LUCERNE VALLEY, Calif. (KABC) --A Big Bear resident said his severely scarred arms serve as a reminder of how a fun day of off-roading with his girlfriend in Lucerne Valley ended in terror in May.
Blake Gordon, 24, said he suffers daily pain from when his Polaris RZR caught fire.
"I felt a rush of heat and I glanced back and I saw a burst of flames," Gordon recalled.
He said in just seconds the vehicle was fully engulfed in flames, and that somehow he and his girlfriend managed to escape.
Gordon said he hit the ground and rolled as his arms and legs were on fire.
"All the skin slid off my hands," Gordon described. "I was melting."
Gordon said he spent a month in the hospital recovering from second and third-degree burns to more than 20 percent of his body. His girlfriend also suffered burns to her legs.
Gordon, who worked as a metal fabricator before the incident, said painful skin grafts followed.
"Those procedures were almost as painful as the fire itself," he explained.
"We're getting reports of these fires happening across the U.S.," Gordon's attorney, Gregory Bentley, with Bentley & More, LLP, said from his Irvine office.
Bentley claimed Polaris has known about a safety problem since 2009 and that there have been more than 160 reports of Polaris RZRs bursting into flames, causing severe injuries and one death.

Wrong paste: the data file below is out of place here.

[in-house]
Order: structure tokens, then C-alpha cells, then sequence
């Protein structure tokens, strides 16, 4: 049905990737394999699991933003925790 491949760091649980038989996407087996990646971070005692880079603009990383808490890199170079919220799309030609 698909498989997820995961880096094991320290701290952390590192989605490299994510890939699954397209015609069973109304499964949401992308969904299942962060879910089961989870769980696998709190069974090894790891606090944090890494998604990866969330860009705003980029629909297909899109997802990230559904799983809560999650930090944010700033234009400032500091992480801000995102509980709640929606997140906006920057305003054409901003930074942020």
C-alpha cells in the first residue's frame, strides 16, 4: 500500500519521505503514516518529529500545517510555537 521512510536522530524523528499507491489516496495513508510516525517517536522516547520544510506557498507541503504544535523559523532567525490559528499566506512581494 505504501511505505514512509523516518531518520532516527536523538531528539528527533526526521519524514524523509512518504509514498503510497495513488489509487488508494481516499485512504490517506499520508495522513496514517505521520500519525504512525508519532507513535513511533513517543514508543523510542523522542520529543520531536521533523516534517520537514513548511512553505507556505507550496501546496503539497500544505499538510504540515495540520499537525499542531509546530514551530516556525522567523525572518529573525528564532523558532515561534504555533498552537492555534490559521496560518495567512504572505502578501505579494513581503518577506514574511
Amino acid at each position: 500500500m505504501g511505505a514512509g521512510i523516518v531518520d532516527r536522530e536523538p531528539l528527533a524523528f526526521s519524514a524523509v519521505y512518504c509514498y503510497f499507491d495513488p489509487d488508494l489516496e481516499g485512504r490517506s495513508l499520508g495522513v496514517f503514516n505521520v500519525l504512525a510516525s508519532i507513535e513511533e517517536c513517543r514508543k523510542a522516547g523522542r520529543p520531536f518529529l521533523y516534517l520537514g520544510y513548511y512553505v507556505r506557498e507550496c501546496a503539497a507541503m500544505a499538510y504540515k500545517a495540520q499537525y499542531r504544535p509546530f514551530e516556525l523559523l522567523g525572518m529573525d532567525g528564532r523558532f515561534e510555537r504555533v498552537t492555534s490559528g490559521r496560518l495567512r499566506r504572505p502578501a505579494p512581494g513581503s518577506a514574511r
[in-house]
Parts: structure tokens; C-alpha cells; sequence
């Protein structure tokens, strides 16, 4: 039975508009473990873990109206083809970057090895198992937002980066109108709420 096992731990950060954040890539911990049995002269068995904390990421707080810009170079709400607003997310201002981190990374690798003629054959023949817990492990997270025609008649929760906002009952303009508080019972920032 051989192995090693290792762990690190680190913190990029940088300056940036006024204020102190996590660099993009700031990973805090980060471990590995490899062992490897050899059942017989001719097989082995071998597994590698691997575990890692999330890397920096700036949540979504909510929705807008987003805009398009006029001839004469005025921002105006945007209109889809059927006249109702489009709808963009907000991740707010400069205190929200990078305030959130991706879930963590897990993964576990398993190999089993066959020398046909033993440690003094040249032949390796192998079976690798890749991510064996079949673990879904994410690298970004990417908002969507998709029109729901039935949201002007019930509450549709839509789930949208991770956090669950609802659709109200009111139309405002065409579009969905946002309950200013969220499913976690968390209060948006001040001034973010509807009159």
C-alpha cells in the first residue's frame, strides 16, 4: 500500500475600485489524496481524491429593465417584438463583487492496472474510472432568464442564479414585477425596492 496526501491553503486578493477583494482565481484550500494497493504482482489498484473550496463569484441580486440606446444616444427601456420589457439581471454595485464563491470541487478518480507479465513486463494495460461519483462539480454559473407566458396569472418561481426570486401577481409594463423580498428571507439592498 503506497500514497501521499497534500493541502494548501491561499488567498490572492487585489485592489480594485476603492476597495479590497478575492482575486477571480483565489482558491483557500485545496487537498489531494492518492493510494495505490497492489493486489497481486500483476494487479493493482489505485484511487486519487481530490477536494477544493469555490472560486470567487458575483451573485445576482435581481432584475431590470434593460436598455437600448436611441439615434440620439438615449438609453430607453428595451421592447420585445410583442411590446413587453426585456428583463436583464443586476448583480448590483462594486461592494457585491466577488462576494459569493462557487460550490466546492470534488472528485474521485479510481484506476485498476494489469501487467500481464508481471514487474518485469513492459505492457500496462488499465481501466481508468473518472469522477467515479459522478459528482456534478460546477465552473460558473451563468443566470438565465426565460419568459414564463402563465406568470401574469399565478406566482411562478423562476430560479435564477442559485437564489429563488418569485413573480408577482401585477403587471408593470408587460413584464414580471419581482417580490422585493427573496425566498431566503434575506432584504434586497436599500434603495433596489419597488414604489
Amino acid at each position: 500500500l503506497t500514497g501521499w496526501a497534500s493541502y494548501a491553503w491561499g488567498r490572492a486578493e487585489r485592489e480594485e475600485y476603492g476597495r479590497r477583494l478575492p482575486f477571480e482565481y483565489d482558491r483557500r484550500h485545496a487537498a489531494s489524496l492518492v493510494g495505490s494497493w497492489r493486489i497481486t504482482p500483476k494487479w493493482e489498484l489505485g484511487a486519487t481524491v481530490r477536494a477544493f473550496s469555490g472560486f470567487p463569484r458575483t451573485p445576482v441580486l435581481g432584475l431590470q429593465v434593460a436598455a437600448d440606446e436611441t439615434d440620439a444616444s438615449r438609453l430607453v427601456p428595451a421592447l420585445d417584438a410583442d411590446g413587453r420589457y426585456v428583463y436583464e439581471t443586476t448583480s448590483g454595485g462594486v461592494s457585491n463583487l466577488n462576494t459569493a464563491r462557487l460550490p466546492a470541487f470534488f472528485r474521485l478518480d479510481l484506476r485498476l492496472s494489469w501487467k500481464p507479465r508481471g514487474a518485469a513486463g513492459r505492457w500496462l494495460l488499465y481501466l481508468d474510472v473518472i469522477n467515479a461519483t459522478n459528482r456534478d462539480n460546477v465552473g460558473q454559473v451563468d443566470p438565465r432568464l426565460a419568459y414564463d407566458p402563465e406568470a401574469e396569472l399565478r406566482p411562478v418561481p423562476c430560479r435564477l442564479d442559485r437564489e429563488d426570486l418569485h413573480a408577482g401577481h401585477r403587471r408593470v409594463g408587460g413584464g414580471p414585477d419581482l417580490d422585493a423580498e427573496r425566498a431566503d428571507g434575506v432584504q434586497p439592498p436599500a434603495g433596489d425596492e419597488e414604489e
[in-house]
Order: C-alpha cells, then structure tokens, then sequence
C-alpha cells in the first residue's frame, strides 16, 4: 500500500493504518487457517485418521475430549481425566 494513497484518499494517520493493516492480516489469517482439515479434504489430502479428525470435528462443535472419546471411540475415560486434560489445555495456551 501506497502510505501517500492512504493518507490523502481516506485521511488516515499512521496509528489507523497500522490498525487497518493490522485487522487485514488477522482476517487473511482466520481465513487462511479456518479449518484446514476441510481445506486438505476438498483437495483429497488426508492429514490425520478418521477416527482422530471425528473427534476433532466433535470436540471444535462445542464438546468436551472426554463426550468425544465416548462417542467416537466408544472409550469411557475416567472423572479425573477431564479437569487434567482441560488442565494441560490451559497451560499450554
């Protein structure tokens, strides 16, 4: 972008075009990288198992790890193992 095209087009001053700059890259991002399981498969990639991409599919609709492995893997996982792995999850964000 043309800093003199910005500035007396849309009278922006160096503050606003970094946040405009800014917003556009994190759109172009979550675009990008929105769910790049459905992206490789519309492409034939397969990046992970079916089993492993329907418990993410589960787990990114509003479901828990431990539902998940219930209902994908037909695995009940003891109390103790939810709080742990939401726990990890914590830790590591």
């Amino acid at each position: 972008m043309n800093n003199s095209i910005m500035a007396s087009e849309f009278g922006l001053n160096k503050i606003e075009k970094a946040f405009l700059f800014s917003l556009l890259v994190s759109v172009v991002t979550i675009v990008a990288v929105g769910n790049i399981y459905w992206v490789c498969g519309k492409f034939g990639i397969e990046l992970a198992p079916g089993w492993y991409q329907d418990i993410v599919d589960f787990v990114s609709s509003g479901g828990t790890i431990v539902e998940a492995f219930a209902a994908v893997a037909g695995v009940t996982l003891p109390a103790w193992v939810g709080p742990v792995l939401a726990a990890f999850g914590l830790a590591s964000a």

Bentley filed a lawsuit against Polaris and Seidner Enterprises - doing business as Bert's Mega Mall in Covina - the retailer that sold the 2014 Polaris RZR to the father of Gordon's girlfriend.
"It's a defective product as a result of a voltage regulator that's defective and also a fuel line vent that's defective," Bentley said.
"With the voltage regulator it allows too much current to come through and water gets inside the circuitry, it gets hot and ultimately it explodes and it catches on fire," Bentley continued.
The complaint alleged Polaris issued a recall of its 2015 RZR models 900 and 1000 due to potential fire hazard, noting a "pinched fuel tank vent line as the cause."
But Bentley said more fires still took place leading to another recall in 2016.
In April, Polaris issued a massive recall, more than 130,000 vehicles, due to reports of thermal-related incidents, including fires, involving certain RZR 900 and 1000 off-road vehicles made since 2013, including the one Gordon was driving.
Gordon said he never knew about the recall and neither did his girlfriend's father who owned the RZR.
The complaint alleged Polaris and RZR retailers like Bert's Mega Mall failed to make sure that RZR owners and users were notified of the recall.
"If we had any idea we wouldn't even get close to the vehicle," Gordon said.
"I use tools and I work on cars a lot and I can't go back into that field because of the intense heat of welding," he continued. "My doctors told me I cannot even be in direct sunlight for two years to protect my arms because of my burns."
His attorney was seeking full compensation for Gordon alleging he suffered permanent scarring and nerve damage for the rest of his life.
Bentley also said they're seeking punitive damages against Polaris because of its alleged gross failure to protect and warn the public about the dangerous defects involving the Polaris RZRs.
Bert's Mega Mall said it has no comment when ABC7 reached out to the company. ABC7 has not received a response from Polaris for comment.